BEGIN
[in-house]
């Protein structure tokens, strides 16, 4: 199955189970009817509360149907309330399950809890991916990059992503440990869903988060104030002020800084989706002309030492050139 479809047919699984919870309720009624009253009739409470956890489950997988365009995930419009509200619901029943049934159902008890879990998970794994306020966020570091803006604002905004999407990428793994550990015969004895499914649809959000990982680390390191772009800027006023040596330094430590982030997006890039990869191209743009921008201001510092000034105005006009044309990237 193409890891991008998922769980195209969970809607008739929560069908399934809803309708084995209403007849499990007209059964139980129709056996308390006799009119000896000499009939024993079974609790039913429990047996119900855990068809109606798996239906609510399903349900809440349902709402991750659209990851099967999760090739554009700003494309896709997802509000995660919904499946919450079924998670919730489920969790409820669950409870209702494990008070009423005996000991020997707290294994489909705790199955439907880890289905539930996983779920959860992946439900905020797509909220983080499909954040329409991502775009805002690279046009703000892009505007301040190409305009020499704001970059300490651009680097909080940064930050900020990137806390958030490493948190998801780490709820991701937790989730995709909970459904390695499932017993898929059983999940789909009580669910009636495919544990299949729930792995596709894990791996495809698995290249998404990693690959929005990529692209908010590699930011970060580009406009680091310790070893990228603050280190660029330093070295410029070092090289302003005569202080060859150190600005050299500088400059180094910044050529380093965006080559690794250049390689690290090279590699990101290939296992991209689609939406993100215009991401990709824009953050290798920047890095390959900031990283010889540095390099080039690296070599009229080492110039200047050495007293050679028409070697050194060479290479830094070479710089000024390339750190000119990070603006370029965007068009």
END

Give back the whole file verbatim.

[in-house]
């Protein structure tokens, strides 16, 4: 199955189970009817509360149907309330399950809890991916990059992503440990869903988060104030002020800084989706002309030492050139 479809047919699984919870309720009624009253009739409470956890489950997988365009995930419009509200619901029943049934159902008890879990998970794994306020966020570091803006604002905004999407990428793994550990015969004895499914649809959000990982680390390191772009800027006023040596330094430590982030997006890039990869191209743009921008201001510092000034105005006009044309990237 193409890891991008998922769980195209969970809607008739929560069908399934809803309708084995209403007849499990007209059964139980129709056996308390006799009119000896000499009939024993079974609790039913429990047996119900855990068809109606798996239906609510399903349900809440349902709402991750659209990851099967999760090739554009700003494309896709997802509000995660919904499946919450079924998670919730489920969790409820669950409870209702494990008070009423005996000991020997707290294994489909705790199955439907880890289905539930996983779920959860992946439900905020797509909220983080499909954040329409991502775009805002690279046009703000892009505007301040190409305009020499704001970059300490651009680097909080940064930050900020990137806390958030490493948190998801780490709820991701937790989730995709909970459904390695499932017993898929059983999940789909009580669910009636495919544990299949729930792995596709894990791996495809698995290249998404990693690959929005990529692209908010590699930011970060580009406009680091310790070893990228603050280190660029330093070295410029070092090289302003005569202080060859150190600005050299500088400059180094910044050529380093965006080559690794250049390689690290090279590699990101290939296992991209689609939406993100215009991401990709824009953050290798920047890095390959900031990283010889540095390099080039690296070599009229080492110039200047050495007293050679028409070697050194060479290479830094070479710089000024390339750190000119990070603006370029965007068009």